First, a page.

Chapter 38:

Hironobu Kume, Pt. 2

I’m Taking Revenge for My Murdered Classmates Using Weapons Made from Their Souls

A path about five meters in width stretched before us, surrounded on both sides by sheer cliffs.

The craggy walls let in very little sunlight, and we trudged through semi-darkness.

It was the perfect place for monsters to lie in wait.

Whether he was aware of that or not, Tsuyoshi marched on with the ease of someone taking a stroll in his own garden. The rest of us followed at a distance.


The creature appeared from above, letting out a blood-curdling shriek.

“A harpy...”

The words slipped out of my mouth.

I’d seen those creatures often in online games.

They were a half-human, half-bird hybrid, whose chest and above was that of a woman. They had wings instead of arms, and the lower half of their body resembled a bird.

In the games I played, the harpies were depicted as beautiful maidens. These creatures, however, were so ugly they didn’t even look human.

“Damn. I may be starved for women, but that ain’t it.”

“Actually, I think she’s borderline acceptable.”

Kotaro and Jiro snickered like the idiots they were.

Seriously? This wasn’t the time for jokes.

The harpy swooped down at a terrifying speed, heading straight for Tsuyoshi’s head with its sharp talons outstretched.

Clang! There was a loud sound like metal striking metal, and the harpy’s talons bounced off Tsuyoshi’s body. His skin had changed in color.

“That ain’t gonna work.”

Tsuyoshi said, closing his hand around the harpy’s neck.

Tsuyoshi’s hardening skill allowed him to make his body as hard as iron while he held his breath.

There was a sinister-sounding snap, and the harpy stopped struggling and went limp.

Although it didn’t seem like he squeezed it very hard, he’d apparently broken its neck.

“Aieee! Reeeaaaggg!!”

The other harpies began shrieking, realizing that one of their kin had been murdered. Another harpy immediately charged at Tsuyoshi.


This time, Tsuyoshi grabbed the harpy’s head before it could attack him, his movements swift as a catcher receiving a ball.

He then slammed the harpy to the ground, and its head cracked into pieces like a split watermelon.

“Holy shit! You’re awesome, Tsuyoshi!”

“Dang, he’s really gonna wipe them out all by himself!”

While Kotaro and Jiro whooped, still unconcerned, Kyoya fixed his eyes on the cliff’s top.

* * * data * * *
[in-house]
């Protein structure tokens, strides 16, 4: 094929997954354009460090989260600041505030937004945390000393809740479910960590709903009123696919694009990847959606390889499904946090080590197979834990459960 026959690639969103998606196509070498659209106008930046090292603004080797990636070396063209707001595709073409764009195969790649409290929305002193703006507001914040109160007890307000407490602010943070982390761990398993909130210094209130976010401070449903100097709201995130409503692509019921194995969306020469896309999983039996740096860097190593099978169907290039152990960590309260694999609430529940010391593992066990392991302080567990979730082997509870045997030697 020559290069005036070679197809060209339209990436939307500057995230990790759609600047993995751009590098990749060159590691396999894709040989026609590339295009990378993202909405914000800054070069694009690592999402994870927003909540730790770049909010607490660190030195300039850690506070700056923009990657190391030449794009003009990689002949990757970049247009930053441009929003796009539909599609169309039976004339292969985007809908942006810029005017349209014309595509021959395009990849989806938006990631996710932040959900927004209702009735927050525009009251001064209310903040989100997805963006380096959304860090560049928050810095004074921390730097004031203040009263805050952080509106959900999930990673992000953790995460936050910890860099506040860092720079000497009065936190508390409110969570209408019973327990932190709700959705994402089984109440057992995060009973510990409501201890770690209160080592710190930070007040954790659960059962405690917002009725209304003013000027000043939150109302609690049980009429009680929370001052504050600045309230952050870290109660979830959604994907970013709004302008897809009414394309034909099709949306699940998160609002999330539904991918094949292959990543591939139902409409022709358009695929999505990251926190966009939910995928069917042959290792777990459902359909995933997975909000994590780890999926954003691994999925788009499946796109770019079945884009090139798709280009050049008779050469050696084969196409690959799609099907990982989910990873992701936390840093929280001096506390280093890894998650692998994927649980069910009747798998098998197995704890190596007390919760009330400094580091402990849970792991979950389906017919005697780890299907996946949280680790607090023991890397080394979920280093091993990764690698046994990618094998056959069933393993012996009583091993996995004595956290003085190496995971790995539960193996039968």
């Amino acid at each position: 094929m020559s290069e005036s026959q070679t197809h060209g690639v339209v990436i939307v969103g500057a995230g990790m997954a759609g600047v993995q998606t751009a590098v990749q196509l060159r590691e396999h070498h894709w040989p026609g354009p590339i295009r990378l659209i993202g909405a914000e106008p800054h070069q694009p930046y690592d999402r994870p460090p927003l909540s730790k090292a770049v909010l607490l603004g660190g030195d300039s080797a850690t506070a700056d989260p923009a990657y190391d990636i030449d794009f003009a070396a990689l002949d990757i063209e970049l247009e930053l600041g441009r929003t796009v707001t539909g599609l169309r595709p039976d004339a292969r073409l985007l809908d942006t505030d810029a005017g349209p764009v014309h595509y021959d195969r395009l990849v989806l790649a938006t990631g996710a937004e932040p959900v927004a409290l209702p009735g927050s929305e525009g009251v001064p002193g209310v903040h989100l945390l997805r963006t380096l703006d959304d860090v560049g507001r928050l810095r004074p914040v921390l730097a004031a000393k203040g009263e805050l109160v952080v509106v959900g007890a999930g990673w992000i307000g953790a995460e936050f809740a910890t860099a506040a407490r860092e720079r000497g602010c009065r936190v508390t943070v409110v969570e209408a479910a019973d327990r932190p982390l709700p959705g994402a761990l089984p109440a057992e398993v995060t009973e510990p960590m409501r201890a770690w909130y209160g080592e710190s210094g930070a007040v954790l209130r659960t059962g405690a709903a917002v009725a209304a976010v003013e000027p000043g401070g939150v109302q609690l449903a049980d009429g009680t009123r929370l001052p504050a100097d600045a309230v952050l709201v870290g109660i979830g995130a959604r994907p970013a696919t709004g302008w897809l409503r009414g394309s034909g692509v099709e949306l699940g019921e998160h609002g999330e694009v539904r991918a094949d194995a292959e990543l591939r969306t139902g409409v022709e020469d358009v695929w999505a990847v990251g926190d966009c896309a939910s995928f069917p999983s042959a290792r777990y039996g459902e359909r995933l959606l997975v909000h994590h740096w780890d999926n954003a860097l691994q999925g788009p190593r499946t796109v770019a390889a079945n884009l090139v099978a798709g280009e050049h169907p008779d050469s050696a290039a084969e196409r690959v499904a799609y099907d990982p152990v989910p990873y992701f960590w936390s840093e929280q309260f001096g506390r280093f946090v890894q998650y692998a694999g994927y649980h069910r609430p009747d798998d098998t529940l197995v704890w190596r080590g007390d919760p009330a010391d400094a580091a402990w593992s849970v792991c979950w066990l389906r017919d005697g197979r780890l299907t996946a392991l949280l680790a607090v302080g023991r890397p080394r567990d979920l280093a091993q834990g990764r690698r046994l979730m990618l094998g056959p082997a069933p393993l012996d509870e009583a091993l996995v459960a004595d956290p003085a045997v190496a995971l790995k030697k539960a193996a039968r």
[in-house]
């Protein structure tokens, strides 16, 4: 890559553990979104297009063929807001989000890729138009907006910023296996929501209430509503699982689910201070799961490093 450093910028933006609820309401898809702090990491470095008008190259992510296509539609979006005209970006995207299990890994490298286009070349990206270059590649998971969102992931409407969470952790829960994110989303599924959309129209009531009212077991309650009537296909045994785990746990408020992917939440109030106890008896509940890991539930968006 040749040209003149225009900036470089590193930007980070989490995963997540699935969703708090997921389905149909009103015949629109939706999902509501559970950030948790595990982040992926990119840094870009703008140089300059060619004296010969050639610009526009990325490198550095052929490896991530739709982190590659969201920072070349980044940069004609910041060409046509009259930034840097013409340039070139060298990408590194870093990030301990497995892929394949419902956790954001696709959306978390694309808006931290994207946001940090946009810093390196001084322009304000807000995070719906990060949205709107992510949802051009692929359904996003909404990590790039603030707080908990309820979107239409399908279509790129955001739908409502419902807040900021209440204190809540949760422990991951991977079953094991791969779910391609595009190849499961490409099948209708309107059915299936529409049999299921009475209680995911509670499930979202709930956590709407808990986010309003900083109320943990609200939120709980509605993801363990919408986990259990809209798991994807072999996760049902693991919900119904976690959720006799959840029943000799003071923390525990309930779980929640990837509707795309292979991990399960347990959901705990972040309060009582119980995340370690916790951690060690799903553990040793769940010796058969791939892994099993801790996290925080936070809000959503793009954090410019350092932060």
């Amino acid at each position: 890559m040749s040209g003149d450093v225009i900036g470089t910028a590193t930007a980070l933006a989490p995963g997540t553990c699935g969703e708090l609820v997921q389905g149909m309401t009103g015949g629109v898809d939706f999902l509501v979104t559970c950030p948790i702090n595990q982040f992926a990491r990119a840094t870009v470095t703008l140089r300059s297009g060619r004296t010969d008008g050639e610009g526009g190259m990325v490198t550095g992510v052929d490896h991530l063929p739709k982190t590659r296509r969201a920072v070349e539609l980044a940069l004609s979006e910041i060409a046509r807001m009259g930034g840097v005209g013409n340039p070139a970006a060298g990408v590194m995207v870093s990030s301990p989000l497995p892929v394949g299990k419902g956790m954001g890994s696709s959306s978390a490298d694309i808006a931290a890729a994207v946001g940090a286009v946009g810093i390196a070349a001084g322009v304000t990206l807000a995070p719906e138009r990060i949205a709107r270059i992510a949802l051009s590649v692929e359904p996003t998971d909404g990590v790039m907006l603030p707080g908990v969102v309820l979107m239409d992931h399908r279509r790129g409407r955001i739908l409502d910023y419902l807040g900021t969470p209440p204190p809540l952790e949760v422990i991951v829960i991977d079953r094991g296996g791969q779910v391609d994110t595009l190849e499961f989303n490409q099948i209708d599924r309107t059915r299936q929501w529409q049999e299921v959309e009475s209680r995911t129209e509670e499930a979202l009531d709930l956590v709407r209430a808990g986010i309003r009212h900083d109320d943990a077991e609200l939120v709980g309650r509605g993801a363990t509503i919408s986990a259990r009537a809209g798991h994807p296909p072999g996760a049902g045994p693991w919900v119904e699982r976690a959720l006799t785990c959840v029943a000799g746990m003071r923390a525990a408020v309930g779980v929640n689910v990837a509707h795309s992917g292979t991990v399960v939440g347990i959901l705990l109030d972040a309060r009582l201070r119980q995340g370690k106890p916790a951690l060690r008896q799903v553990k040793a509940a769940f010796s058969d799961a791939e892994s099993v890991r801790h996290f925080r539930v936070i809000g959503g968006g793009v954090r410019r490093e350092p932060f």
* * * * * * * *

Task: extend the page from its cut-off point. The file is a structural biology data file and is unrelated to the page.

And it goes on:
“This is bad. I underestimated the situation.”

Jolted by Kyoya’s words, I followed his gaze.

What I saw made my blood run cold.

It wasn’t dim because we were surrounded by cliffs.

Hundreds of thousands of harpies flew above us, darkening the sky.

“Crap! Let’s get out of here, Tsuyoshi!”

Kyoya yelled a fraction of a second too late.

A massive flock of harpies swooped towards Tsuyoshi.

Before we knew it, they’d covered him from head to toe, and he vanished from our sight.

More and more harpies appeared. Here I was, witnessing a person being torn apart alive by birds.

I couldn’t help turning away from the surreal sight before me.


Kotaro, who’d been clowning around until then, suddenly yelled and unleashed a spear from his hand.

Kotaro’s long spear skill allowed him to lengthen his spear as much as he wanted.

The spear stretched all the way to the mound of harpies surrounding Tsuyoshi and pierced it right in the center.

“Y-you idiot! What the hell are you doing?!”

The usually calm Kyoya shouted at Kotaro, for his attack had drawn the harpies’ attention to us.


It happened so fast.

Kotaro, who’d been clutching his spear, was swarmed by harpies like Tsuyoshi.

His final screams were filled with agony.

“K-Kotaro! NOOOOO! KOTARO!!”

Kotaro’s best friend, Jiro, howled, wild-eyed and frantic.

“Forget it! It’s too late! Let’s get outta here!”

“NO! He’s my best friend! We’ve always stuck together no matter what!!”

Jiro dove into the swarm of harpies, ignoring Kyoya’s attempts to stop him.

By that time, I’d already flung all the bags I was carrying and had begun to run.

I’ll escape while these guys become bird food. Anything to buy some time!

I ran as fast as I could, not daring to look back.